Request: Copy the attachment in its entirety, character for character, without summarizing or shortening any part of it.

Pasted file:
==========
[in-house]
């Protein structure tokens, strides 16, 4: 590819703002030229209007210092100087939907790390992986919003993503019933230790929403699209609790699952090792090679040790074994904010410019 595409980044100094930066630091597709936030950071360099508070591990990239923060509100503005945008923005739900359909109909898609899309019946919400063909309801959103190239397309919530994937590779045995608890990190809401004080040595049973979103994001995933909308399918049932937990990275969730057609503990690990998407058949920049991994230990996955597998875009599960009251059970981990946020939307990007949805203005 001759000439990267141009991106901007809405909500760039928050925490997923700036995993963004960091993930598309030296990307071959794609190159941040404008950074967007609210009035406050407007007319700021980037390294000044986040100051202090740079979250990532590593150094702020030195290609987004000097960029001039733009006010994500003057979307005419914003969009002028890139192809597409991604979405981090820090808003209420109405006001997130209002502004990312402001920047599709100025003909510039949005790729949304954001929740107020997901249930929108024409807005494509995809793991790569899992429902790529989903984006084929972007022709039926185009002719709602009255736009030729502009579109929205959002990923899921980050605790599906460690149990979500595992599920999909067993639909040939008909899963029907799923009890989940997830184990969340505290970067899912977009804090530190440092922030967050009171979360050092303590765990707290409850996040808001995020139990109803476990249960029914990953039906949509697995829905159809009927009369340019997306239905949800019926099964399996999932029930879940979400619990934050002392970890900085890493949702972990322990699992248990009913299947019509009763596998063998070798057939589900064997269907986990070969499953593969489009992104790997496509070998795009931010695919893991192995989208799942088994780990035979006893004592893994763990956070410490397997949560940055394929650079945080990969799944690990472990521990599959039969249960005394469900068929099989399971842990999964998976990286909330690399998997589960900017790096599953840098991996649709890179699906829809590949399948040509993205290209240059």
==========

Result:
[in-house]
């Protein structure tokens, strides 16, 4: 590819703002030229209007210092100087939907790390992986919003993503019933230790929403699209609790699952090792090679040790074994904010410019 595409980044100094930066630091597709936030950071360099508070591990990239923060509100503005945008923005739900359909109909898609899309019946919400063909309801959103190239397309919530994937590779045995608890990190809401004080040595049973979103994001995933909308399918049932937990990275969730057609503990690990998407058949920049991994230990996955597998875009599960009251059970981990946020939307990007949805203005 001759000439990267141009991106901007809405909500760039928050925490997923700036995993963004960091993930598309030296990307071959794609190159941040404008950074967007609210009035406050407007007319700021980037390294000044986040100051202090740079979250990532590593150094702020030195290609987004000097960029001039733009006010994500003057979307005419914003969009002028890139192809597409991604979405981090820090808003209420109405006001997130209002502004990312402001920047599709100025003909510039949005790729949304954001929740107020997901249930929108024409807005494509995809793991790569899992429902790529989903984006084929972007022709039926185009002719709602009255736009030729502009579109929205959002990923899921980050605790599906460690149990979500595992599920999909067993639909040939008909899963029907799923009890989940997830184990969340505290970067899912977009804090530190440092922030967050009171979360050092303590765990707290409850996040808001995020139990109803476990249960029914990953039906949509697995829905159809009927009369340019997306239905949800019926099964399996999932029930879940979400619990934050002392970890900085890493949702972990322990699992248990009913299947019509009763596998063998070798057939589900064997269907986990070969499953593969489009992104790997496509070998795009931010695919893991192995989208799942088994780990035979006893004592893994763990956070410490397997949560940055394929650079945080990969799944690990472990521990599959039969249960005394469900068929099989399971842990999964998976990286909330690399998997589960900017790096599953840098991996649709890179699906829809590949399948040509993205290209240059």